Monthly Archives: August 2010

Nick Carr’s Argument About Links in The Shallows

I know that there are a number of folks currently reading or who have recently read Nick Carr’s book, The Shallows: What the Internet Is Doing to Our Brains, or who are using the book in their classes. One of Carr’s arguments is that links embedded in hypertext are distracting to the reader. Carr refers to some studies that he claims back up that assertion. A recent blog post by Scott Rosenberg examines that claim much more closely and finds that Carr is misrepresenting those studies he cites.

Rosenberg, Scott. “In Defense of Links, Part One: Nick Carr, Hypertext and Delinkification.” Wordyard, 30 Aug. 2010. Web. 31 Aug. 2010.

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Technology Sandbox at NCSU Libraries

Here is local news story from North Carolina about the technology sandbox that NCSU Libraries offers to students:

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Experiments in Peer Review for Journals

Today’s New York Times has a must-read article about the way some journals are beginning to experiment with the traditional peer-review process. Shakespeare Quarterly recently posted online recently submitted articles and asked for comments from users who would register on the journal’s site. Comments were then fed back to the authors, who revised their works accordingly and saw them ultimately published by the journal.

The Times article mentions Dan Cohen, a historian at George Mason University and who has helped develop the Zotero citation management software at the Center for History and New Media, whose critique of the traditional system is worth noting here:

Advocates of more open reviewing, like Mr. Cohen at George Mason argue that other important scholarly values besides quality control — for example, generating discussion, improving works in progress and sharing information rapidly — are given short shrift under the current system.

“There is an ethical imperative to share information,” said Mr. Cohen, who regularly posts his work online, where he said thousands read it. Engaging people in different disciplines and from outside academia has made his scholarship better, he said.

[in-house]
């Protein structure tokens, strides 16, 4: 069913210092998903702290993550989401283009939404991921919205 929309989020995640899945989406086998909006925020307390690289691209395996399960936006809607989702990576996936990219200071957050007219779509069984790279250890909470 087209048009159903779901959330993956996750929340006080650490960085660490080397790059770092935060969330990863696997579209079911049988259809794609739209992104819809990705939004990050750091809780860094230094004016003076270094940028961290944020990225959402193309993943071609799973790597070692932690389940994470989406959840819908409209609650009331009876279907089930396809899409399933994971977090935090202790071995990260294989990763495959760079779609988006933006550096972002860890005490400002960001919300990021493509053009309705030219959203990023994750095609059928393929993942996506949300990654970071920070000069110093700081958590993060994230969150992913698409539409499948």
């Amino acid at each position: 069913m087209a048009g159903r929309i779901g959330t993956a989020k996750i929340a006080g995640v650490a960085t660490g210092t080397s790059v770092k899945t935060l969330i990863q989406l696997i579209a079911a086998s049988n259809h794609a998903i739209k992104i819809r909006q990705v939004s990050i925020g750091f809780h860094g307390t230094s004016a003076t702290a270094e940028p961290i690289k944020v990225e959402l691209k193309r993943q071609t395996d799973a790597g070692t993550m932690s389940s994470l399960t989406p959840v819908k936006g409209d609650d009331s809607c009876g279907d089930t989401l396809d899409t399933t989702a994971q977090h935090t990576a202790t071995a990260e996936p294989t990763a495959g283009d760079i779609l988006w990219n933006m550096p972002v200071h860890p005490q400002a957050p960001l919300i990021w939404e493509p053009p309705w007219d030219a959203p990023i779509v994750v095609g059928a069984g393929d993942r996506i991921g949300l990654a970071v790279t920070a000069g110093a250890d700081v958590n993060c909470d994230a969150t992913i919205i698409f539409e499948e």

To Mr. Cohen, the most pressing intellectual issue in the next decade is this tension between the insular, specialized world of expert scholarship and the open and free-wheeling exchange of information on the Web. “And academia,” he said, “is caught in the middle.”

Cohen, Patricia. “Scholars Test Web Alternative to Peer Review.” The New York Times, 24 Aug. 2009. Web. 24 Aug. 2010.

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Personal Websites by Academics

There is an interesting article in the Times Higher Education this week about the growth of personal websites by academics that are created outside of the institutions where they teach. The piece discusses the debate about how much personal, nonacademic content to include and whether it is advisable to create a page on the university’s domain or your own.

A number of years ago, I started my own web presence outside the bounds of the academy so I could have greater control over the look and feel of my site (and, more to the point, the URL for the site itself). Recently, I moved my Digital Reference blog over to a new domain,, and added pages on the main URL that link to my articles, presentations, etc. When I go to conferences and workshops to make presentations, it’s nice to be able to give out my home page URL that is basically just my name; this makes it much easier for folks to get to or to find again if needed.

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Timeline of Information History

This timeline of information history from Michael Bergman is kinda fun to play around with and may be useful in some of our credit courses we teach. You might also want to read the details about how he made the timeline and caveats about the data in it.

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Free Unconference on Wikis

Image representing Wikipedia as depicted in Cr...

Wikipedia is sponsoring a free unconference to be held on August 28 & 29 at NYU. Two speakers will be featured: Clay Shirky and Sue Gardner. Topics and sessions at the rest of the event will be determined by the attendees.

Did I mention this is free?

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